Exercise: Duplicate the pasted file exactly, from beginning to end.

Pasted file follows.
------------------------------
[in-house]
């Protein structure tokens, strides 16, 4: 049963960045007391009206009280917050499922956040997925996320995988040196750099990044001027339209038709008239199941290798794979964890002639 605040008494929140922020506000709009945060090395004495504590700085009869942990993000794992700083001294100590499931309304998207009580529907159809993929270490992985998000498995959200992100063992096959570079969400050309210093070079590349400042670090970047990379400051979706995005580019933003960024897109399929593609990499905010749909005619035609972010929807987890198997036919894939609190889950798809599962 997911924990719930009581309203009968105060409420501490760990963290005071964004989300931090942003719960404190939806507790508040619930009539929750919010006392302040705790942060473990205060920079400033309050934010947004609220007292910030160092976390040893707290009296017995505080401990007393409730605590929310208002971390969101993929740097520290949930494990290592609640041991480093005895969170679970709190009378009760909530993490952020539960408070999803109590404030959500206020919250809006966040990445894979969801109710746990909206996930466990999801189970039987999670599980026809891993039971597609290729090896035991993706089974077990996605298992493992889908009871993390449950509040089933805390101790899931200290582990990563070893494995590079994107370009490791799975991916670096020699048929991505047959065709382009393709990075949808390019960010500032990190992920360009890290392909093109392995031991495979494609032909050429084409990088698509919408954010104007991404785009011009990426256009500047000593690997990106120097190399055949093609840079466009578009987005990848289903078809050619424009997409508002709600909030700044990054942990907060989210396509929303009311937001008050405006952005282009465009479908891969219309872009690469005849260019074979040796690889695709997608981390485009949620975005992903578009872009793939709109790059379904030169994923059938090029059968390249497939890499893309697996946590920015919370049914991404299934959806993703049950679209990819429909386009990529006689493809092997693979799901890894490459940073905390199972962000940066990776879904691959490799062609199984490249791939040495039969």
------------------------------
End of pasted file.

[in-house]
């Protein structure tokens, strides 16, 4: 049963960045007391009206009280917050499922956040997925996320995988040196750099990044001027339209038709008239199941290798794979964890002639 605040008494929140922020506000709009945060090395004495504590700085009869942990993000794992700083001294100590499931309304998207009580529907159809993929270490992985998000498995959200992100063992096959570079969400050309210093070079590349400042670090970047990379400051979706995005580019933003960024897109399929593609990499905010749909005619035609972010929807987890198997036919894939609190889950798809599962 997911924990719930009581309203009968105060409420501490760990963290005071964004989300931090942003719960404190939806507790508040619930009539929750919010006392302040705790942060473990205060920079400033309050934010947004609220007292910030160092976390040893707290009296017995505080401990007393409730605590929310208002971390969101993929740097520290949930494990290592609640041991480093005895969170679970709190009378009760909530993490952020539960408070999803109590404030959500206020919250809006966040990445894979969801109710746990909206996930466990999801189970039987999670599980026809891993039971597609290729090896035991993706089974077990996605298992493992889908009871993390449950509040089933805390101790899931200290582990990563070893494995590079994107370009490791799975991916670096020699048929991505047959065709382009393709990075949808390019960010500032990190992920360009890290392909093109392995031991495979494609032909050429084409990088698509919408954010104007991404785009011009990426256009500047000593690997990106120097190399055949093609840079466009578009987005990848289903078809050619424009997409508002709600909030700044990054942990907060989210396509929303009311937001008050405006952005282009465009479908891969219309872009690469005849260019074979040796690889695709997608981390485009949620975005992903578009872009793939709109790059379904030169994923059938090029059968390249497939890499893309697996946590920015919370049914991404299934959806993703049950679209990819429909386009990529006689493809092997693979799901890894490459940073905390199972962000940066990776879904691959490799062609199984490249791939040495039969």